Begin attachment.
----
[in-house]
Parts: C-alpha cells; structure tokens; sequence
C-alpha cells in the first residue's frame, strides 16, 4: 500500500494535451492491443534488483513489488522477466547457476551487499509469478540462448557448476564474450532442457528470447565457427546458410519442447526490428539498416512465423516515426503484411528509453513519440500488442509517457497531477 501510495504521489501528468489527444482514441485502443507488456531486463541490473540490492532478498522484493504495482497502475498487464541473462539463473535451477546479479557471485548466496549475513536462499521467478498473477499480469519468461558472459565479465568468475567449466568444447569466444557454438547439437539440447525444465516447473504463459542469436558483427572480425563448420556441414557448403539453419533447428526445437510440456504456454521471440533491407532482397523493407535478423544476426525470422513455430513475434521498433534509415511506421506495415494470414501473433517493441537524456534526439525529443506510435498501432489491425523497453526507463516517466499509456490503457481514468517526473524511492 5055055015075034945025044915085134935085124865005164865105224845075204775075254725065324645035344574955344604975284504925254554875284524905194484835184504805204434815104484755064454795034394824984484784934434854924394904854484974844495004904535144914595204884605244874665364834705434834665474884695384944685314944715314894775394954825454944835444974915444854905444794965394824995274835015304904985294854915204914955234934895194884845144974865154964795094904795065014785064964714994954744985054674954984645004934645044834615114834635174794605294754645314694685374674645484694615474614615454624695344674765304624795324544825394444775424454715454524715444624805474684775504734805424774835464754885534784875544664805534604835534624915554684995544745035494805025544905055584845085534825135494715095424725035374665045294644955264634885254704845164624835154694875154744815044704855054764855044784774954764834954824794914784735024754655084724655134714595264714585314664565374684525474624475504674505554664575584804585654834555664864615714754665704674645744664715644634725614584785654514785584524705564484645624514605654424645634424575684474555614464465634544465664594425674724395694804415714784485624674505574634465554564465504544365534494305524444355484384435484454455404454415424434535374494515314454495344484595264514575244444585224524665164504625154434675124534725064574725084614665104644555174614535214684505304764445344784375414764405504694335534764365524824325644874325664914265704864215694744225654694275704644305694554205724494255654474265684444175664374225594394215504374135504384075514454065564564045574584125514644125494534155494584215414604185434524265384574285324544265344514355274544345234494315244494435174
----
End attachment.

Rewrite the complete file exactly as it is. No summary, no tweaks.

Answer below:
[in-house]
Parts: C-alpha cells; structure tokens; sequence
C-alpha cells in the first residue's frame, strides 16, 4: 500500500494535451492491443534488483513489488522477466547457476551487499509469478540462448557448476564474450532442457528470447565457427546458410519442447526490428539498416512465423516515426503484411528509453513519440500488442509517457497531477 501510495504521489501528468489527444482514441485502443507488456531486463541490473540490492532478498522484493504495482497502475498487464541473462539463473535451477546479479557471485548466496549475513536462499521467478498473477499480469519468461558472459565479465568468475567449466568444447569466444557454438547439437539440447525444465516447473504463459542469436558483427572480425563448420556441414557448403539453419533447428526445437510440456504456454521471440533491407532482397523493407535478423544476426525470422513455430513475434521498433534509415511506421506495415494470414501473433517493441537524456534526439525529443506510435498501432489491425523497453526507463516517466499509456490503457481514468517526473524511492 5055055015075034945025044915085134935085124865005164865105224845075204775075254725065324645035344574955344604975284504925254554875284524905194484835184504805204434815104484755064454795034394824984484784934434854924394904854484974844495004904535144914595204884605244874665364834705434834665474884695384944685314944715314894775394954825454944835444974915444854905444794965394824995274835015304904985294854915204914955234934895194884845144974865154964795094904795065014785064964714994954744985054674954984645004934645044834615114834635174794605294754645314694685374674645484694615474614615454624695344674765304624795324544825394444775424454715454524715444624805474684775504734805424774835464754885534784875544664805534604835534624915554684995544745035494805025544905055584845085534825135494715095424725035374665045294644955264634885254704845164624835154694875154744815044704855054764855044784774954764834954824794914784735024754655084724655134714595264714585314664565374684525474624475504674505554664575584804585654834555664864615714754665704674645744664715644634725614584785654514785584524705564484645624514605654424645634424575684474555614464465634544465664594425674724395694804415714784485624674505574634465554564465504544365534494305524444355484384435484454455404454415424434535374494515314454495344484595264514575244444585224524665164504625154434675124534725064574725084614665104644555174614535214684505304764445344784375414764405504694335534764365524824325644874325664914265704864215694744225654694275704644305694554205724494255654474265684444175664374225594394215504374135504384075514454065564564045574584125514644125494534155494584215414604185434524265384574285324544265344514355274544345234494315244494435174